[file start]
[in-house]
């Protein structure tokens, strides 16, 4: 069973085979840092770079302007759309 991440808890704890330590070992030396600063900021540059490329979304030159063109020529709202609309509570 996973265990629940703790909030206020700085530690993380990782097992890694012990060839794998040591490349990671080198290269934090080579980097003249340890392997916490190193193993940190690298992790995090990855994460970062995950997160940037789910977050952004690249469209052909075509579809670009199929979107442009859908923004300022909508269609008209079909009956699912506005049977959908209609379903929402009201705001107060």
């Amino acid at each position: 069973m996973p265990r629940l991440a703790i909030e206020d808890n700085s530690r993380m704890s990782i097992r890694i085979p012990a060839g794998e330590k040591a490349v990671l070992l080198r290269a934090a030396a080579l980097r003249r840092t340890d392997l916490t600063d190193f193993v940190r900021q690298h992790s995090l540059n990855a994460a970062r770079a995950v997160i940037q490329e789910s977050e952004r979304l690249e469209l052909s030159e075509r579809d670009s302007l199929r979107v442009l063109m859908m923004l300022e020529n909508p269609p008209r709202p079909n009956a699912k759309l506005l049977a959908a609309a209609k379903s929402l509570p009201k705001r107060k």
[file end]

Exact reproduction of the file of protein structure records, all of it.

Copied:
[in-house]
């Protein structure tokens, strides 16, 4: 069973085979840092770079302007759309 991440808890704890330590070992030396600063900021540059490329979304030159063109020529709202609309509570 996973265990629940703790909030206020700085530690993380990782097992890694012990060839794998040591490349990671080198290269934090080579980097003249340890392997916490190193193993940190690298992790995090990855994460970062995950997160940037789910977050952004690249469209052909075509579809670009199929979107442009859908923004300022909508269609008209079909009956699912506005049977959908209609379903929402009201705001107060």
């Amino acid at each position: 069973m996973p265990r629940l991440a703790i909030e206020d808890n700085s530690r993380m704890s990782i097992r890694i085979p012990a060839g794998e330590k040591a490349v990671l070992l080198r290269a934090a030396a080579l980097r003249r840092t340890d392997l916490t600063d190193f193993v940190r900021q690298h992790s995090l540059n990855a994460a970062r770079a995950v997160i940037q490329e789910s977050e952004r979304l690249e469209l052909s030159e075509r579809d670009s302007l199929r979107v442009l063109m859908m923004l300022e020529n909508p269609p008209r709202p079909n009956a699912k759309l506005l049977a959908a609309a209609k379903s929402l509570p009201k705001r107060k």